Recording Artists In Copyright Pleaby Contributor | 07 December 2006
Thousands of recording artists are joining forces in a newspaper advert to call for an extension to sound recording copyrights.
The current UK law means that artists have only 50 years' copyright on their work, but some 4,500 musicians and recorders have signed a petition to extend this to 95 years.
Famous faces among those who have signed include U2, former BEATLE Sir Paul McCartney and SIR Cliff Richard.
However, experts claim the petition is a last-ditch attempt to extend the period in the UK in a battle the artists look set to lose, as financial advisers claim UK copyright laws currently protect artists adequately and any change would put up costs while giving little public benefit.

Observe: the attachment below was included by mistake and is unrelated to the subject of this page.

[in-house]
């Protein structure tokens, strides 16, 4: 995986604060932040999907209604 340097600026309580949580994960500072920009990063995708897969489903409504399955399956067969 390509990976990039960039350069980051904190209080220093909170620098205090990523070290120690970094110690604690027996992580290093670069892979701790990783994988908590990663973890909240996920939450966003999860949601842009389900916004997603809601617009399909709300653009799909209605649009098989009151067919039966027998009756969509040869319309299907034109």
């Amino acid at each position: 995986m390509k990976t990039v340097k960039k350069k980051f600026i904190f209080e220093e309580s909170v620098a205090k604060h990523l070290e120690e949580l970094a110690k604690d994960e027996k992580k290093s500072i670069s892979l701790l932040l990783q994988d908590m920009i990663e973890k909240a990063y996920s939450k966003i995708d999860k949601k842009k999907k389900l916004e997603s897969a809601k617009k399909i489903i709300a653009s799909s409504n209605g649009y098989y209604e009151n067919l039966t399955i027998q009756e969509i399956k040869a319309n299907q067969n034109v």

The announcement comes at a time of recent high profile copyright and artistic representation cases, including Olivia Newton-John's legal action over royalties from the Grease soundtrack album.
NEWTON-JOHN claims she is owed $1 million (£507,000) by Universal after suggesting she wasn't properly compensated for the use of her image on the album sleeve. However, Universal has dismissed the claim as "without merit".